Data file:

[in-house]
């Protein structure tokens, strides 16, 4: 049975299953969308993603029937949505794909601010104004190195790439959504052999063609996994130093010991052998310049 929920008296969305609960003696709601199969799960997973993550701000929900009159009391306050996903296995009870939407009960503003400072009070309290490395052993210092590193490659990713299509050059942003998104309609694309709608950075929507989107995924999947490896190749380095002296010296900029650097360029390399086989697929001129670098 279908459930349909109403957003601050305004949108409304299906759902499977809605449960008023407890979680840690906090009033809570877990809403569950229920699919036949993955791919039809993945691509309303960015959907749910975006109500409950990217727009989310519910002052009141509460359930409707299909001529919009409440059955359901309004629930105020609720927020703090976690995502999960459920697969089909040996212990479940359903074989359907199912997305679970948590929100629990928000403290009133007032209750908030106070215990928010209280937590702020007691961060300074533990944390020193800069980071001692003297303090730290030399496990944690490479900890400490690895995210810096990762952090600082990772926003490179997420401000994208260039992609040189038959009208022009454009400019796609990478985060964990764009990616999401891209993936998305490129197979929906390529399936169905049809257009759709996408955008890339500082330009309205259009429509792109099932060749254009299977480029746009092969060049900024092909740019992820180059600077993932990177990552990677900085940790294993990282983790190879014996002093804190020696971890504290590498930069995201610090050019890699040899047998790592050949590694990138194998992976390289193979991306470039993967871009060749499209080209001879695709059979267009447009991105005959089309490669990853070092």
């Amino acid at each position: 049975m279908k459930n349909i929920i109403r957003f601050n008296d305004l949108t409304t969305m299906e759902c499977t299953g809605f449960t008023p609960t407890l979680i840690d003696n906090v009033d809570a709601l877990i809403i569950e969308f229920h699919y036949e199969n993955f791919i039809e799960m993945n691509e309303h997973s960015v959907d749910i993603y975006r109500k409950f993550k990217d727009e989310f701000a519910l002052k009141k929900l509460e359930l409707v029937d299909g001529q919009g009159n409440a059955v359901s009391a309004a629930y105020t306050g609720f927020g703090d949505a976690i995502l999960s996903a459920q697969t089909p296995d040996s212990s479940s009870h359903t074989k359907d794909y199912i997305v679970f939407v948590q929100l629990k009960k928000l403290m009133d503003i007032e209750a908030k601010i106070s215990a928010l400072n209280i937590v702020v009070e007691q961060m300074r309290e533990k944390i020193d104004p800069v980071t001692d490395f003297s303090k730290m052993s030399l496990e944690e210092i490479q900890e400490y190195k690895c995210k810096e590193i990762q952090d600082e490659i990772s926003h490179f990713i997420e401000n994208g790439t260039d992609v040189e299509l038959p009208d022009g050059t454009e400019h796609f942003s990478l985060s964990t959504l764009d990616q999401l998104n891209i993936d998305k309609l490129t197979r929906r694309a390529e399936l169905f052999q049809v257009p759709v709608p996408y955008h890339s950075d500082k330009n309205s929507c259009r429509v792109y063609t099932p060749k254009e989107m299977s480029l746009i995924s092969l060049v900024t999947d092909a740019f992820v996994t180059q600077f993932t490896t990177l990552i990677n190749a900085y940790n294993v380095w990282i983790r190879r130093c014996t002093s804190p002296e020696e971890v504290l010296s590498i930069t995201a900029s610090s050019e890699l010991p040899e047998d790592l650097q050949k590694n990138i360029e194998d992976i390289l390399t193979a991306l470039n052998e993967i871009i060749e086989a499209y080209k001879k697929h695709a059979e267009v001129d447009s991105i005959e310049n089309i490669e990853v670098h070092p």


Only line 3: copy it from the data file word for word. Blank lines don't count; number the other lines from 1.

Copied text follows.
């Amino acid at each position: 049975m279908k459930n349909i929920i109403r957003f601050n008296d305004l949108t409304t969305m299906e759902c499977t299953g809605f449960t008023p609960t407890l979680i840690d003696n906090v009033d809570a709601l877990i809403i569950e969308f229920h699919y036949e199969n993955f791919i039809e799960m993945n691509e309303h997973s960015v959907d749910i993603y975006r109500k409950f993550k990217d727009e989310f701000a519910l002052k009141k929900l509460e359930l409707v029937d299909g001529q919009g009159n409440a059955v359901s009391a309004a629930y105020t306050g609720f927020g703090d949505a976690i995502l999960s996903a459920q697969t089909p296995d040996s212990s479940s009870h359903t074989k359907d794909y199912i997305v679970f939407v948590q929100l629990k009960k928000l403290m009133d503003i007032e209750a908030k601010i106070s215990a928010l400072n209280i937590v702020v009070e007691q961060m300074r309290e533990k944390i020193d104004p800069v980071t001692d490395f003297s303090k730290m052993s030399l496990e944690e210092i490479q900890e400490y190195k690895c995210k810096e590193i990762q952090d600082e490659i990772s926003h490179f990713i997420e401000n994208g790439t260039d992609v040189e299509l038959p009208d022009g050059t454009e400019h796609f942003s990478l985060s964990t959504l764009d990616q999401l998104n891209i993936d998305k309609l490129t197979r929906r694309a390529e399936l169905f052999q049809v257009p759709v709608p996408y955008h890339s950075d500082k330009n309205s929507c259009r429509v792109y063609t099932p060749k254009e989107m299977s480029l746009i995924s092969l060049v900024t999947d092909a740019f992820v996994t180059q600077f993932t490896t990177l990552i990677n190749a900085y940790n294993v380095w990282i983790r190879r130093c014996t002093s804190p002296e020696e971890v504290l010296s590498i930069t995201a900029s610090s050019e890699l010991p040899e047998d790592l650097q050949k590694n990138i360029e194998d992976i390289l390399t193979a991306l470039n052998e993967i871009i060749e086989a499209y080209k001879k697929h695709a059979e267009v001129d447009s991105i005959e310049n089309i490669e990853v670098h070092p």